I've realized that the focus of my writing has narrowed over the years. My first three novels written in 1990-93, but never published, have a decided international flavor. The first ranges from the U.S. to Austria, Cyprus, Hong Kong, and Israel, winding up in Toronto. Book two takes us from the U.S. to Korea and China, while the third wanders among Ukraine, Iran, Belarus, Mexico and the U.S.
This trilogy of post-Cold War spy stories grew out of my love of the espionage genre, which I had followed for years with authors like Helen Macinnes, John le Carre, Graham Greene, and Robert Ludlum. The international scene was fresh in my mind from travels across Europe and around the Far East in the eighties.
While revising the books with an eye toward publication, I was reminded of how much additional research I had done in preparation for writing them. I make folders for each of my books and place all of the research material in them. Besides notes they include call slips for various books I checked out of the library. I also have a supply of maps and travel books covering the areas. The shelves in my office include books on the CIA, the KGB, and such famous spies as Harold Adrian "Kim" Philby.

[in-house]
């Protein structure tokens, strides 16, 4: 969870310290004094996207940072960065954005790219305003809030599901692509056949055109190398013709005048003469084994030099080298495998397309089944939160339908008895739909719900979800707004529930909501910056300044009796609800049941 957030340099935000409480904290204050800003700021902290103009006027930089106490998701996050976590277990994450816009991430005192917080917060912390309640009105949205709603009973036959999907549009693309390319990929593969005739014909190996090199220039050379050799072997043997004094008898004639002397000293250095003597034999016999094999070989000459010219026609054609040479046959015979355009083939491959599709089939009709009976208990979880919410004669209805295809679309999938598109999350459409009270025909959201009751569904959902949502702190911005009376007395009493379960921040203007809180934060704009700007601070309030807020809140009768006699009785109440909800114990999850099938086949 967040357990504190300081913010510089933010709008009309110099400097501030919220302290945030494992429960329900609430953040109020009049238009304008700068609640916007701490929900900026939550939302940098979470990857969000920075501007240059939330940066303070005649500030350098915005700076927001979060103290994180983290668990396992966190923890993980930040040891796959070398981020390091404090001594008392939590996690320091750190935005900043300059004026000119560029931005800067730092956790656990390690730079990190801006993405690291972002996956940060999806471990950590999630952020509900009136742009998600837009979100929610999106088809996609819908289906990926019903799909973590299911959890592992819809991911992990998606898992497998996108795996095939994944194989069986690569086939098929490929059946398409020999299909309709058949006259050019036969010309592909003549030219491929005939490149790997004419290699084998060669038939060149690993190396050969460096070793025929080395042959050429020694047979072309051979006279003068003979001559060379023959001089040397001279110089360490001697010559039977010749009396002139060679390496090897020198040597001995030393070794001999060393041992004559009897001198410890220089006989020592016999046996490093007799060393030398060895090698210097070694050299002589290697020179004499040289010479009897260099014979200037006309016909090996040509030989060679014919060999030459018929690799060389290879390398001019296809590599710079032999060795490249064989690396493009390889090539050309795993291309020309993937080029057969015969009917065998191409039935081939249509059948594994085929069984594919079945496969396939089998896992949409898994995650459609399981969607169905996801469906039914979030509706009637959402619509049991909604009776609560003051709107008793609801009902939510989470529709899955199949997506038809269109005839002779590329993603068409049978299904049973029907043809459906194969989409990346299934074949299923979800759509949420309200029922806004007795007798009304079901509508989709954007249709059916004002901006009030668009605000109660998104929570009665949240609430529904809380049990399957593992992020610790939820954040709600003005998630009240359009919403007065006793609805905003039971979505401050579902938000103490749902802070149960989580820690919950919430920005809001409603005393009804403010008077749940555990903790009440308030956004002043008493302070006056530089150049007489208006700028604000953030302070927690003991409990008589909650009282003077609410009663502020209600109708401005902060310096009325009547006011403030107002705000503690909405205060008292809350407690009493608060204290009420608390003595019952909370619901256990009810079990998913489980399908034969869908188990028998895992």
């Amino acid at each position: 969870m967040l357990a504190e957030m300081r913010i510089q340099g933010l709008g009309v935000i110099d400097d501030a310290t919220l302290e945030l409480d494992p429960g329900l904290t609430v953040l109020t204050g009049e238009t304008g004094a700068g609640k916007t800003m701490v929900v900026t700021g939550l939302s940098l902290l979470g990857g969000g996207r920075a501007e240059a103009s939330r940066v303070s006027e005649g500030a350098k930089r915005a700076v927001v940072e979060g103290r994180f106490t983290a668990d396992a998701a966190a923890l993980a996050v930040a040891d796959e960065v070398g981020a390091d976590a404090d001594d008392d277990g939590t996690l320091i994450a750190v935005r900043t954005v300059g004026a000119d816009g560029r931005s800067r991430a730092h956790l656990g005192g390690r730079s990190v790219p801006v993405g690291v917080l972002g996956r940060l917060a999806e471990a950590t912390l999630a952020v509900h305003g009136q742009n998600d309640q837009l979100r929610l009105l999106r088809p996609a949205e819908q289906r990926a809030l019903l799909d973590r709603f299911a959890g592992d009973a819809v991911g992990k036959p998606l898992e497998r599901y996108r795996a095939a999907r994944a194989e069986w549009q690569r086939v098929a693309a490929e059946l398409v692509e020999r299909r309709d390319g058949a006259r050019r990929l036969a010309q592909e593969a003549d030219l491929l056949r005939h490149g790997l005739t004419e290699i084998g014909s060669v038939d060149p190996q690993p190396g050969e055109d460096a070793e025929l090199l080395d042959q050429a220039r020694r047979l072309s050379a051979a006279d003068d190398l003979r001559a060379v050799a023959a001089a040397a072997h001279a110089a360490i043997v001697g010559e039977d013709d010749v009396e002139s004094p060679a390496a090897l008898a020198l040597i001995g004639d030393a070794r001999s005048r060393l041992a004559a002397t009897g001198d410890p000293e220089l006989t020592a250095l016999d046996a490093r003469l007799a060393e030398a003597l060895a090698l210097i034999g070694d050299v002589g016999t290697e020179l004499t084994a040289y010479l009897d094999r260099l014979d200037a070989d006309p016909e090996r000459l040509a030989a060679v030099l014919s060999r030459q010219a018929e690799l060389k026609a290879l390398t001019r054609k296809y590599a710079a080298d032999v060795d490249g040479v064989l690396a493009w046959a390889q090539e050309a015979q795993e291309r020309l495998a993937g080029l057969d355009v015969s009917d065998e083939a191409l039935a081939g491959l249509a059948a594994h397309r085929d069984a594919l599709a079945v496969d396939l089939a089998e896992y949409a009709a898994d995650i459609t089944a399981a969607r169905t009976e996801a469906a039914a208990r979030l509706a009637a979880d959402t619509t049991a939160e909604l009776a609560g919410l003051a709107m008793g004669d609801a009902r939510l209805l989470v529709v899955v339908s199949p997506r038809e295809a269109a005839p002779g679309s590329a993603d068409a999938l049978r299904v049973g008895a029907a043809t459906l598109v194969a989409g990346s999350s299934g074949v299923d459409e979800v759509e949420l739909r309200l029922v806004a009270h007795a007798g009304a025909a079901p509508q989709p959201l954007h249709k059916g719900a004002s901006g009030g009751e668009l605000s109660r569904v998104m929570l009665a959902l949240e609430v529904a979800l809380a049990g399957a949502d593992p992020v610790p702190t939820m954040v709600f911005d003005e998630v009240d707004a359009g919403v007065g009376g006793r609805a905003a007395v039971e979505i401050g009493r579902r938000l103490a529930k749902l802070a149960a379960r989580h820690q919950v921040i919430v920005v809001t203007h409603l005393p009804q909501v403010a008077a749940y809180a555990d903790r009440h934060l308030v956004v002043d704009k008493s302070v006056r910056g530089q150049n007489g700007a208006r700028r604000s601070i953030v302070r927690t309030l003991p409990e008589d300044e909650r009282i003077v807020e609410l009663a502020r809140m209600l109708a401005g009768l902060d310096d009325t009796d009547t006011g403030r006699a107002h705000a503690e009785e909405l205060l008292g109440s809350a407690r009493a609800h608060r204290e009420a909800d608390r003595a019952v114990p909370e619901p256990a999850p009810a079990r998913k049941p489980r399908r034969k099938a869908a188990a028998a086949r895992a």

By the end of the nineties, my settings had narrowed down to mostly U.S. locations. After a trip to the Holy Land in late 1998, however, I set my first Greg McKenzie mystery half in the U.S. and half in Israel. My second McKenzie book wandered off to Perdido Key, Florida where we vacationed often in my brother's condo, but since them the mysteries have all taken place around my hometown of Nashville.
I suppose this is part of the aging process, since my wife and I have cut back on our personal wanderings over the years. There's probably a bit of laziness involved, also, as it's much easier to write about an area you are intimately familiar with. I enjoy venturing out to re-check locations I haven't visited in a while, and I'll occasionally include a place I've never been before.
I still enjoy the high-octane machinations of the spy story, though I haven't read a good one lately. Who knows, I might just stumble into a dead drop or pick up a one-time pad and get motivated to turn out another espionage tome. Meanwhile, look for the Burke Hill trilogy in the near future.
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